Giant hawkfish – they were like the bream of the rocky, shallows we fished. Always happy to catch a new species so I was having a ball with these little guys, but that wasn’t what we were after. The island itself was very cool too, comprised of lava rock, it seemed to shoot right out of the water. There were even a few little caves to explore, though the waves had me hesitant to explore them further.

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(photo: Will Richardson)

At lunch we headed back to camp to grab something to eat and get a little rest before we would hit another spot in the afternoon. This spot was at the mouth of the bay we were staying on, like the first spot we hit it was an island with an adjacent channel that made a convenient place for predator fish to ambush prey. I put the swimbait to work and picked up more hawkfish and a couple more new species to me – a yellow(amarillo) snapper and an orangeside triggerfish. By the way, I had no idea what any of these fish were when I caught them, but this is what I’ve come up with through internet research. Let me know if I’m wrong.

No big fish for me our first full day out but a really productive day catching new species. Fishing the artificials in the shallows was fun, but it was obvious that live bait was needed if we wanted to get into some better fish. The tactics that have previously worked in Panama for Jim were not paying off like they had in the past so we had to change things up the next day out and that started with having more live bait available to use.

My first full day fishing in Panama was a lesson in diversity. It was very cool to see four different species come across my hull in 1.25 days of fishing. Our second full day started with another brilliant sunrise. Every morning we were greeted with an amazing sunrise. Not to be outdone, every evening we were treated with an equally impressive sunset. Life in the tropics is nice like that.

I wish I could say I killed it our second full day out, but the truth is I sort of took one on the chin. Jim found fish in the morning with a popper, catching a few small jacks near a rock pile. I tried to emulate his success and had one on too, but he soon threw the hook. We worked the area until lunch and the only thing I had to show for it were more hawkfish.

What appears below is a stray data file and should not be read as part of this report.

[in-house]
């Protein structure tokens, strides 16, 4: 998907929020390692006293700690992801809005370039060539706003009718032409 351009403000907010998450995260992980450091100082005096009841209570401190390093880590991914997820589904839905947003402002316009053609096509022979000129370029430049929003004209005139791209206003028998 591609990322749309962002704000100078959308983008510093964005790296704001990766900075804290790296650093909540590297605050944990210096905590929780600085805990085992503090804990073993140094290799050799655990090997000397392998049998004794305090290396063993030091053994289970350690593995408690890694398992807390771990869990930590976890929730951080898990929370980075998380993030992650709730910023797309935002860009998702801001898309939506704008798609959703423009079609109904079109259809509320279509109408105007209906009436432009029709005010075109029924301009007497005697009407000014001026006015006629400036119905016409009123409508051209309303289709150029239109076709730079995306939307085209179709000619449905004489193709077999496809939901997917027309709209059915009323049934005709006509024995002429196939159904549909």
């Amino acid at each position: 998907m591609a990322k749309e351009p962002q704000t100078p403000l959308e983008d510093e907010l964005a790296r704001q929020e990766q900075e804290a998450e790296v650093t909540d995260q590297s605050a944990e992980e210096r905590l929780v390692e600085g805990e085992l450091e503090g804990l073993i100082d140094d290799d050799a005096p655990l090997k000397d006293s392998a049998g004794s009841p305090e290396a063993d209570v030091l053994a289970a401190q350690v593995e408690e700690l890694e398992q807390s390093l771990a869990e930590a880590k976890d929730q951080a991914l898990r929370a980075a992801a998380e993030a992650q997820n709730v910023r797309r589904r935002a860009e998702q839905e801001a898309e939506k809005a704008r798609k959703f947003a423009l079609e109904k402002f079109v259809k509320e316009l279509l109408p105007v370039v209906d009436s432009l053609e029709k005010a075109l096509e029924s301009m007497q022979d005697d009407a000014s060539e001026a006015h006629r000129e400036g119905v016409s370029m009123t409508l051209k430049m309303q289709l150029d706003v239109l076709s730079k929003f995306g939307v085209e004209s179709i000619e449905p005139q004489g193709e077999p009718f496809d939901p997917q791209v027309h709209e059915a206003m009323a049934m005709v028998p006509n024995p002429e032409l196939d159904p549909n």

After I ate lunch I set out to try and catch us some bait. I managed to catch one little guy on a sabiki rig, but was unable to catch any of his friends, so after using a JK Nalgene as a bait tank, I let him swim free. I was really after the bonito since big bait catches big fish right? I was chasing them through the bay much like on our first half day fishing. I made it into a little shallow cove that had a mangrove covered shoreline – had this been on the Caribbean side I’m sure it would have been covered up in bonefish, but all I was seeing were parrotfish and I don’t think I had flies for parrotfish or any idea how to go about catching them. There was a rocket of a fish that would scoot his way through the cove, marauding bait fish then fleeing like he just robbed a bank. Hennie thought it might have been Pacific sierra mackerel. I had my fly rod with me but getting a fly in front of that fish was fruitless – he moved at warp speed! I did get a follow from a mangrove snapper and briefly had a pufferfish on but nothing brought to hand. The mangrove tunnel up a creek was the highlight. I wish I had more time to explore, but we were headed back out to the deep water.

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(photo: Will Richardson)

Jim’s bag had arrived during lunch and much rejoicing was done. It was a huge relief to all of us and I know that Jim getting all of his equipment back and set up the way he likes it on his kayak made him much more comfortable and thus a better fisherman for the rest of the trip. Fishing isn’t just a physical sport but a mental one too and getting that dropped from the back of all our minds was a good thing.

That afternoon’s fishing was still tough though and my struggles continued. In fact I’m still kicking myself about the what transpired that afternoon. I was working the rock pile in the picture below, casting a popper up to it and working it back out. I had made a lot of different casts around it hoping something would take notice. Normally I would make a few casts and move on, but I was also freelining a live bait behind me and wanted to keep this bait in the channel to my rear. Choke points like this are typically fish highways and it made sense that eventually something would hit it so I was working this one spot pretty thoroughly. I finally get hit on the popper and I know it is a good fish. I got a solid hook set in him and he took that popper and went straight down, my drag be damned. My popper ended up hung on the rocks and I couldn’t pull it out. I’ve never had that happen, lesson learned that my drag needs to be set to stop in Panama.

I moved away from the area to let it settle and fish a different rock pile across the channel. In that time the camera boat sees something in the water. Wouldn’t you know it but my popper had floated back up. It must have still been in the fish’s mouth when I broke it off and he worked it free. I should have played him longer, free spooling, hoping he would swim out the rocks, but I was impatient. After a little time I came back, this time with a bigger popper and a stronger drag setting. It didn’t take but a few casts for a fish to come clear out of the water to attack my popper. The reddish/brown body was a dead giveaway that I was dealing with a big cubera snapper. This time I set the hook on the fish, fought him for a good 15-20 seconds and then the line went limp and my popper floated up. He must have been barely hooked, I was heartbroken – again. That was the how my second full day fishing in Panama ended, the big cuberas played me for a fool.